While U9 is not technically a fault code, when it appears on your boiler’s display screen it does indicate underlying issues that need to be addressed.
Because it doesn’t appear in user manuals or the standard fault guide list, it can be quite difficult to find information on what it means.
Remember that all repairs should be done by a Gas Safe registered engineer.
This guide will help you to understand the U9 fault and what repairs your boiler may need when it appears.
What Does the Worcester Bosch Fault Code U9 Mean?
When your boiler’s temperature exceeds 100°c, the letter ‘U’ will appear on the screen. The number following U indicates how many degrees beyond this it has reached. So in the case of U9, the boiler has reached 109°c.
U9 will often appear when your heating has successfully turned on but seems to switch itself back off again quickly. This happens when the unit overheats while running, and locks out as a safety measure to prevent further overheating.
You may notice the number after U decreasing from 9 as time passes, showing that the unit is cooling down.
What Causes the Worcester Bosch Fault Code U9?
Overheating is often the result of a blockage somewhere in your home’s heating system, which includes the radiators and pipes as well as the boiler unit itself.
The boiler produces the right amount of heat for the volume of water that should be flowing through the system at any one time.
When a blockage prevents the water from circulating appropriately, this heat may end up distributed to the boiler unit itself, risking damage to internal components.
Build-up of Limescale on the Heat Exchanger
The water that flows into your home contains minerals such as calcium and magnesium. Limescale is the name for the collection of the minerals that gets left behind when the water evaporates.
This is particularly common in areas with “hard” water, which means it has a high mineral content.
One indicator of limescale in the system is known as “kettling”, which is a whistling sound that resembles an old stove-top kettle.
Limescale can build up in any area of the heating system and cause circulation issues, but the area it frequently causes significant damage is the heat exchanger.
This is the part inside the boiler unit which heats the water using the heat produced by burning fuel. Limescale can not only block this part, but also cause it to crack.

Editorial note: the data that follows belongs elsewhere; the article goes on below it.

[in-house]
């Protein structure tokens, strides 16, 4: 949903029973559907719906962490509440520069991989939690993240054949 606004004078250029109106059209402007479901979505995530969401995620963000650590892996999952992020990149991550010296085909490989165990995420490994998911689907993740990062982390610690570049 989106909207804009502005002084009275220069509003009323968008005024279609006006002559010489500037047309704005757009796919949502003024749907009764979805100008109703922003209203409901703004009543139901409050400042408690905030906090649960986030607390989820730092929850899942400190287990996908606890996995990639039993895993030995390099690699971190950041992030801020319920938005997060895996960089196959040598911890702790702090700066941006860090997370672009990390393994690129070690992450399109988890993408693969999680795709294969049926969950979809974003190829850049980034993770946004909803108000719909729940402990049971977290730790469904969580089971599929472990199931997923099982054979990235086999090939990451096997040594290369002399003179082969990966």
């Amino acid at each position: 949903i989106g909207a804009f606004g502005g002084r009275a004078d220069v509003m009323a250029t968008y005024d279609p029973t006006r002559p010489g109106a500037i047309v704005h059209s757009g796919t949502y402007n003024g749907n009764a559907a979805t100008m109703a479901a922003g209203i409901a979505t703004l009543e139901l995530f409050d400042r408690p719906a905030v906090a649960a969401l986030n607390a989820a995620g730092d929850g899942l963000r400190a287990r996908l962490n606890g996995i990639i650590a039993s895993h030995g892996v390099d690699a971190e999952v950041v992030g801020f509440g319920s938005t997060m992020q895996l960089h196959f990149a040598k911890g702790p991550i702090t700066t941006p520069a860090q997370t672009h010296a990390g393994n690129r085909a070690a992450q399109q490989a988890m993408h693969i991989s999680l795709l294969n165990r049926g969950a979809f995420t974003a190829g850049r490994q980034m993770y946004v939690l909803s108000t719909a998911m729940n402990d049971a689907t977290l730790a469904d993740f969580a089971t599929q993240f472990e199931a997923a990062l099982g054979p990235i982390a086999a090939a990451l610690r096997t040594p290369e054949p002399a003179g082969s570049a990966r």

These cracks are a common source of internal leaks which reduce the volume of water flowing through the area at which it’s heated.
This can lead to very hot water leaving the taps, as well as overheating within the unit.
Build-up of Limescale in the Flow Pipe
The flow pipe carries heated water away from your boiler, whereas the return pipe brings it back to be reheated.
Within the flow pipe there is a part called a thermistor (thermal-resistor) which takes resistance readings that are transmitted to the central hub of operations in the boiler, known as the printed circuit board (PCB).
These readings act as a measure of temperature, which signals to the PCB whether the system is running safely. This process is one of the stages that the PCB must confirm before permitting the next to take place.
When limescale builds up in the pipe around the thermistor, it can cause hotspots where the water has less space to flow through.
Temperature readings from these areas may be higher than other areas of the pipe, leading the PCB to act as if the whole system is running at this increased temperature.
In this instance, the U9 code wouldn’t be accurate as only one spot in the flow pipe has overheated, rather than the whole unit.
If your radiators have been heating up unevenly or not at all, it’s possible that excess air is in the system.
Air can enter as the water flows in, when repair work has taken place, or through the movement of the pump.
This can eventually prohibit water from flowing through the pipes freely.
The pump is responsible for pushing the heated water away from the boiler into the pipes.
Any issue with its functioning can stop hot water leaving the unit, leading to overheating.
You may have heard strange sounds coming from your unit as the pump attempts to spin but is unable to.